The Race Card: examples, and how to defeat it
This page discusses what to do (and what not to do) when faced with the "Race Card" smear. That's followed by some examples of politicians and others playing that card .
Note that I'm using "playing the race card" to refer to smearing someone or some thing as racist when it's not warranted. In some cases it is warranted; this entry is only about the cases where it's just a smear.
What Not To Do
If you're smeared with the race card, the first rule is: don't repeat the smear. Somewhere around 99.999% of those smeared with the race card violate that rule and help their opponents, such as by repeatedly claiming "I am not a racist!" The problem is that the more someone denies it and repeats the smear, the more others will believe there's something to it. Many of those observers will simply not hear the "not" in "I am not a racist!"; they'll hear it as "I am a racist!" Others who are smeared will recite stock phrases like, "some of my best friends are [fill in the blank]". That just makes it worse. Others, such as the witless leaders of the tea parties, make things *even worse* for themselves by supporting far-left concepts like quotas and tokenism. The far-left is the main perpetrator of the race card, so giving their concepts more power is the last thing anyone smeared by the race card should want to do. The teapartiers are led by those who only care about money, so they have no background in or real desire to oppose the far-left on social issues. Don't be like them.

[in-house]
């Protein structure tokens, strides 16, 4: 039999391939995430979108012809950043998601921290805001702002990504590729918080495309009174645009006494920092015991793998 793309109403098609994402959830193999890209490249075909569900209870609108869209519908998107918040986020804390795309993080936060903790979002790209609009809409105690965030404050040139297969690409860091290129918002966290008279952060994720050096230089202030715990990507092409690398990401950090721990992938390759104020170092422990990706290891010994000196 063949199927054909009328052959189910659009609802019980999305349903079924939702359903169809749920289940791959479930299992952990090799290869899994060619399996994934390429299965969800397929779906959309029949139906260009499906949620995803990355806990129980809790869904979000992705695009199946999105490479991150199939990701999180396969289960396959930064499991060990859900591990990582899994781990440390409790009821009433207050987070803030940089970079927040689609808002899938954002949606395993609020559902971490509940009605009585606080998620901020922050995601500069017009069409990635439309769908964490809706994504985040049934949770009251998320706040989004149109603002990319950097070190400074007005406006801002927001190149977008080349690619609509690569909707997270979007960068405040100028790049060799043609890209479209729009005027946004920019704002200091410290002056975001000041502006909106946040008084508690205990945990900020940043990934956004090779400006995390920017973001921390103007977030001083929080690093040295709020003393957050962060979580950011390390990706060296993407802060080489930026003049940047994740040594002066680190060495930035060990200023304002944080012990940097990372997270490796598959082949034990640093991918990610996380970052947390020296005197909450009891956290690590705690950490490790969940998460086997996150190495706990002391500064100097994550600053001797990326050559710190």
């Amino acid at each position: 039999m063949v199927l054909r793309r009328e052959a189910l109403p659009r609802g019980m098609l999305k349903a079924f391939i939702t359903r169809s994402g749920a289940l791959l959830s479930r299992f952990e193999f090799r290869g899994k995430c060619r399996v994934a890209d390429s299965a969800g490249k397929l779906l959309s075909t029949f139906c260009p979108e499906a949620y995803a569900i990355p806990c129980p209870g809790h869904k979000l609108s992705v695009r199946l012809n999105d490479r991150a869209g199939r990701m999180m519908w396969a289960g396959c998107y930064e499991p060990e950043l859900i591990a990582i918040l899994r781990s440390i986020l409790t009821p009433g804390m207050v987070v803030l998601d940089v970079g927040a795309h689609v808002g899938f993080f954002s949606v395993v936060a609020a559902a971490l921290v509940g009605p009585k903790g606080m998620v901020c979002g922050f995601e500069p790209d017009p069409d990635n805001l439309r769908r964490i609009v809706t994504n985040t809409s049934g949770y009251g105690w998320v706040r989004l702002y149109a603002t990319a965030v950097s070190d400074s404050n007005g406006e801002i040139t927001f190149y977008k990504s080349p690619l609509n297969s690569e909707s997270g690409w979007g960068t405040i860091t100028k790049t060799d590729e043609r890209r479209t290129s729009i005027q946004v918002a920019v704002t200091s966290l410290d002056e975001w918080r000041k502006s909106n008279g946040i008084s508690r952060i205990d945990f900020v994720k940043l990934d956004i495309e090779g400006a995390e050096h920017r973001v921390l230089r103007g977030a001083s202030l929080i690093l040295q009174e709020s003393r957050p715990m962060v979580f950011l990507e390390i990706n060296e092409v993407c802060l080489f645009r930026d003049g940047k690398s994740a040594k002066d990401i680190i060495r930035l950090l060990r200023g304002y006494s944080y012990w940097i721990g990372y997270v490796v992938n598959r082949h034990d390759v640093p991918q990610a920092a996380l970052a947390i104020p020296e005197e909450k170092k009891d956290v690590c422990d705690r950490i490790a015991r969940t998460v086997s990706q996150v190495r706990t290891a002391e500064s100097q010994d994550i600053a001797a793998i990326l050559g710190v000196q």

What To Do
The race card - when used as a smear - is *an opinion*. It isn't a statement of fact. Therefore, the way to combat it is to show that the formation of the player's opinion is faulty. There are two basic ways to do that.
The first is to engage the opponent in debate. If you have a strong case that whatever you did is not in fact racist, then make that case (note again: don't repeat the original smear). The goal should be to *discredit your opponent to his or her supporters*. Almost all of those smeared with the race card and who try to make an argument that whatever they did wasn't racist, only make an argument that appeals to *their* supporters. Preaching to the choir does not work in general and it doesn't work in this case. If you're smeared, you have to make an argument that your smearer's supporters will understand.
The second is similar to the first: you have to show your opponent's supporters how your opponent isn't credible by catching your opponent in lies, misleading statements, or in general making bad arguments. In most cases, that will be about other topics. For instance, if you're smeared, look back through your opponent's past statements about other issues to find instances where they weren't truthful. Or, make note of future instances where they aren't truthful about other topics. In any case, you have to convince your opponent's supporters that your opponent can't be believed. The race card is an opinion, and you have to show your opponent's supporters that your opponent's opinions are faulty.
 There are almost 10,000 entries here, compiled since 2002. Tagging was only added recently and, since playing the race card is a frequent occurrence, it will take a while to add even a small subset of the examples here.